While world wheat prices continue to sit at low levels, and pressure is on to meet the three crop rule, arable farmers are looking even more closely at what crops offer viable alternatives.
Miscanthus, the long-term energy crop, is one that is catching a lot of attention, both because of its ability to offer great returns, and because of interest in energy production from farmland.
Northamptonshiremember Bruce Wilkinson is one who has been growing the crop for 10 years, starting with just 9ha. Today he grows 182ha, and is keen to welcome local producers to his Glapthorn Farm near Northampton in June, to demonstrate his success.
Places for this farm walk on June 18 are being booked up fast.
“Ten years ago, when the wheat price was down to £60/tonne, we were making a thundering loss,” says Bruce.
“Then in 2004, a 2ha wheat field flooded and we lost the crop. We also had real issues with black grass. With wheat prices so low, and the pressure of a bad season, we knew we needed to change.
“In spring 2005 we planted 9ha of miscanthus, and we had a successful harvest in 2007. We planted it in marginal land down by the river, and even though it hasn’t flooded again, the beauty of miscanthus is that it can thrive in waterlogged land,” he says.
Now, a large part of the farm is down to miscanthus, with it grown on seven different soil types, from very heavy or chalky soil, to earth full of pieces of limestone. Bruce works with Terravesta, who manage the whole miscanthus supply chain, offering secure returns and expert support.
“To growers thinking about planting miscanthus, I’d tell them to ‘go for it’. It’s the perfect crop for any marginal land that’s otherwise not doing a lot. But it’s not a gap filler, it’s a long term plan, because the same crop can be harvested year after year, for up to 20 years after planting,” says Bruce.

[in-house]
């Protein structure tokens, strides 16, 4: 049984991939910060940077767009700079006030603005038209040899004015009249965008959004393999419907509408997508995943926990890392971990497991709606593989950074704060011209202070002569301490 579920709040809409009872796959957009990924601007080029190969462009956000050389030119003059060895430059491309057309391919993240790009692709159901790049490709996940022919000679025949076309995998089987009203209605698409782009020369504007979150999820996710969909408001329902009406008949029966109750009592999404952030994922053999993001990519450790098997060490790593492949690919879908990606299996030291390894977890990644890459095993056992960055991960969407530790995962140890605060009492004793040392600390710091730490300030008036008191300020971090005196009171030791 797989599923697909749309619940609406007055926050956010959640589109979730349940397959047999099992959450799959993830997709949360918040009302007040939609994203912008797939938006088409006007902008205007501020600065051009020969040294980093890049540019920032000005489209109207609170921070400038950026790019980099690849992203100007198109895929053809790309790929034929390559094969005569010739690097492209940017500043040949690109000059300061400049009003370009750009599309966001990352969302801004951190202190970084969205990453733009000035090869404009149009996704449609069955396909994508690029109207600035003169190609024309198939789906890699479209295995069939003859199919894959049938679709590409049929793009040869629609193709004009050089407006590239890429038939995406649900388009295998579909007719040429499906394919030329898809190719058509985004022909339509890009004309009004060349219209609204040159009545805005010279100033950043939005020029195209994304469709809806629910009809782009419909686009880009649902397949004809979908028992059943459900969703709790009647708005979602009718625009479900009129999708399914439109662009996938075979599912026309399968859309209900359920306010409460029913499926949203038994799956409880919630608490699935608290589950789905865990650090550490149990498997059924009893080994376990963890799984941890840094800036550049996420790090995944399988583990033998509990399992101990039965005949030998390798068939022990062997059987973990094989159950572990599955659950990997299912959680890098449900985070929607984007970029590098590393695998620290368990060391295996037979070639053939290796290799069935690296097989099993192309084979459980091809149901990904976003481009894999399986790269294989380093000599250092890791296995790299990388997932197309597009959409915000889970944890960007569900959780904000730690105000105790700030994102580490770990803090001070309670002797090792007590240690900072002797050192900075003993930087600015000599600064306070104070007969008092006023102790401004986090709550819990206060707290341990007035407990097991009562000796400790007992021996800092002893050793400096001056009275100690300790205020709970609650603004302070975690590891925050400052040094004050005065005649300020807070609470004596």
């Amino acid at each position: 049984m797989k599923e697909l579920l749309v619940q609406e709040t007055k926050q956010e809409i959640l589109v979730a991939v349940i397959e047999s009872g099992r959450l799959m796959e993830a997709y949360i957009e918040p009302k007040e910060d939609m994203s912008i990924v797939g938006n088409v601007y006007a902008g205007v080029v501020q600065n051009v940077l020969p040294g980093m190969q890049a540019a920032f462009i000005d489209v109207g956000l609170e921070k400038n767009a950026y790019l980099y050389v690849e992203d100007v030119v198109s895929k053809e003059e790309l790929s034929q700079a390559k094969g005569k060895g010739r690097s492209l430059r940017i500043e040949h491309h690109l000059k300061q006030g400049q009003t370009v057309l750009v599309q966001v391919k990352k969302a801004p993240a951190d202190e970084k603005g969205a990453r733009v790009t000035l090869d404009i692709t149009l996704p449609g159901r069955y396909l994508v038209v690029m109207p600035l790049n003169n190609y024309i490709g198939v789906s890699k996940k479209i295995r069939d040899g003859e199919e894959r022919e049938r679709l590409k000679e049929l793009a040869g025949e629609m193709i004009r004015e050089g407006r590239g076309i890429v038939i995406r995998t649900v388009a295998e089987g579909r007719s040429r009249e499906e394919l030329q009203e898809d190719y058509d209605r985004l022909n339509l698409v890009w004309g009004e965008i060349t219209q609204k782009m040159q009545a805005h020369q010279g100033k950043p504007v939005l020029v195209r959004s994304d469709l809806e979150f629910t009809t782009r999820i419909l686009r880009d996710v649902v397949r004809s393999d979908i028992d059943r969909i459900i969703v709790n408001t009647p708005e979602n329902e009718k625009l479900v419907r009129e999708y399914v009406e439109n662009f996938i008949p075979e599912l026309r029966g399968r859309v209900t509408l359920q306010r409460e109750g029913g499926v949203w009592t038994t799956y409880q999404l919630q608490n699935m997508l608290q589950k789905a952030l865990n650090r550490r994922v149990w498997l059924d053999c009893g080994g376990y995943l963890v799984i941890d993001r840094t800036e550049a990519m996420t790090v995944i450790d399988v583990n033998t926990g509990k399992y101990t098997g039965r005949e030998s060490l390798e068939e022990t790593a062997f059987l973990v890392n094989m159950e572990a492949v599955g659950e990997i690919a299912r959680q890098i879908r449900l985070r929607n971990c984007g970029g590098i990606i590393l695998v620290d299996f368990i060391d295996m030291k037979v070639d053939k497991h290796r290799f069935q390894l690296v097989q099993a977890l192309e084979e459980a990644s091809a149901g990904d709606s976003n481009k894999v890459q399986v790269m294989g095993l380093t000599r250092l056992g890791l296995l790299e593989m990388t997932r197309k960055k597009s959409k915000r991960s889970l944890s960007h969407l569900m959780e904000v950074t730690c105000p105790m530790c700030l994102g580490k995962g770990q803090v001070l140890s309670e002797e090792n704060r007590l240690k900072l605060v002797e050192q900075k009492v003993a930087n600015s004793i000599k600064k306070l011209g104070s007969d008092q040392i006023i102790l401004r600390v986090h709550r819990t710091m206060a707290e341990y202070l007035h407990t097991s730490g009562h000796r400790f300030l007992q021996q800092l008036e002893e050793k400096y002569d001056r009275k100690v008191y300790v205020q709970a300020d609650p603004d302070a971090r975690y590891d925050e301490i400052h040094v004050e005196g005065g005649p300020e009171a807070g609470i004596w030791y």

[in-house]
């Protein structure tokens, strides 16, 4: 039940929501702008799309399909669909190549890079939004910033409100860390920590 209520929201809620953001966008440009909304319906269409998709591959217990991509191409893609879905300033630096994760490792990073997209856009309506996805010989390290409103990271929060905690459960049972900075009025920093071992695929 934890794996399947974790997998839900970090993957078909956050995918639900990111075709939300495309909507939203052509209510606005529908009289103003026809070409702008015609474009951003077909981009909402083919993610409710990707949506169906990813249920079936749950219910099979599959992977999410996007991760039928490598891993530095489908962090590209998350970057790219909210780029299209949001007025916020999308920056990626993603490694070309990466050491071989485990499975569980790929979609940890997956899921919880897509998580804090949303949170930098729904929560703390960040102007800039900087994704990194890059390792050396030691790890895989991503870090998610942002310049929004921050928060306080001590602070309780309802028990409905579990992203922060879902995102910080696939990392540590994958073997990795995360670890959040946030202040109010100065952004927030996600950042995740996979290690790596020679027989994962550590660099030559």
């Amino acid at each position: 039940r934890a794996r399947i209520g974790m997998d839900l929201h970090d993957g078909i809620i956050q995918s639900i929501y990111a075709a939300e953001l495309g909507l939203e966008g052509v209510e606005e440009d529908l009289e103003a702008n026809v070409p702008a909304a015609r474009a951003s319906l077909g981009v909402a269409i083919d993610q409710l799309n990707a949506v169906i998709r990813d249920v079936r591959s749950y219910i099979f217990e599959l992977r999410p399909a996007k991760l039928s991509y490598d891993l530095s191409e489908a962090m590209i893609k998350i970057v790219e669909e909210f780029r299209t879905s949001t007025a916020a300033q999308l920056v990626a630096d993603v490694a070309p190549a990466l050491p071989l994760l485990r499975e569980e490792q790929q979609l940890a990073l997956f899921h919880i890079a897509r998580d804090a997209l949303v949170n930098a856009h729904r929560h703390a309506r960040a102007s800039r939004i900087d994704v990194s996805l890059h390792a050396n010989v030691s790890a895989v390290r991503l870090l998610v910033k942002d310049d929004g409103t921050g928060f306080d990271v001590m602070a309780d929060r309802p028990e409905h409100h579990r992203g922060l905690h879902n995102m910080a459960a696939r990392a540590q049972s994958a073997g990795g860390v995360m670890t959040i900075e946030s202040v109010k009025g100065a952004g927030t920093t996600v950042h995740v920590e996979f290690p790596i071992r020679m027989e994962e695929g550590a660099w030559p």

“Planting miscanthus can provide a good substantial base for growers. When you plant 15ha of miscanthus on marginal land, you’ll have a fair idea of how much income that land will generate.
“In 2014, our margin on miscanthus was the same as the remaining wheat we had, and this was a good year for wheat. The wheat had expensive input costs, and once it was harvested we’d already spent half of the profit made. Miscanthus has fixed and relatively low input costs, and we have a fixed price per tonne when we sell the bales back to Terravesta. I haven’t had an overdraft for the past five years, and I’m so thankful I’m not in conventional farming, the prices being what they are today,” adds Bruce.
The Terravesta farm walk will showcase the compelling, immediate and long-term commercial opportunity miscanthus presents. The Terravesta team will educate visitors about how to grow the crop, the market for it, what growers will get for it, and why it’s a sustainable and financially viable option. There’ll also be a chance to ask questions, talk to other growers, and take a look around the farm.
William Cracroft-Eley, miscanthus grower and Terravesta chairman, is enthusiastic about places already being booked up. “Our farm walks are popular and offer growers a unique opportunity to meet face-to-face with the experts from Terravesta. The team will answer any specific queries and provide professional advice on all aspects of successful miscanthus growing and long term, fixed price contracts and markets.”
Miscanthus farm walk at Netherdyke Farm
Held by kind permission of Bruce and Liz Wilkinson
Date and time: 18th June 2015, 10.30 am
Address: Netherdyke Farm, Glapthorn, Oundle, PE8 5BJ
Format: Coffee and registration, followed by a presentation from Terravesta, a tour of the farm and a light lunch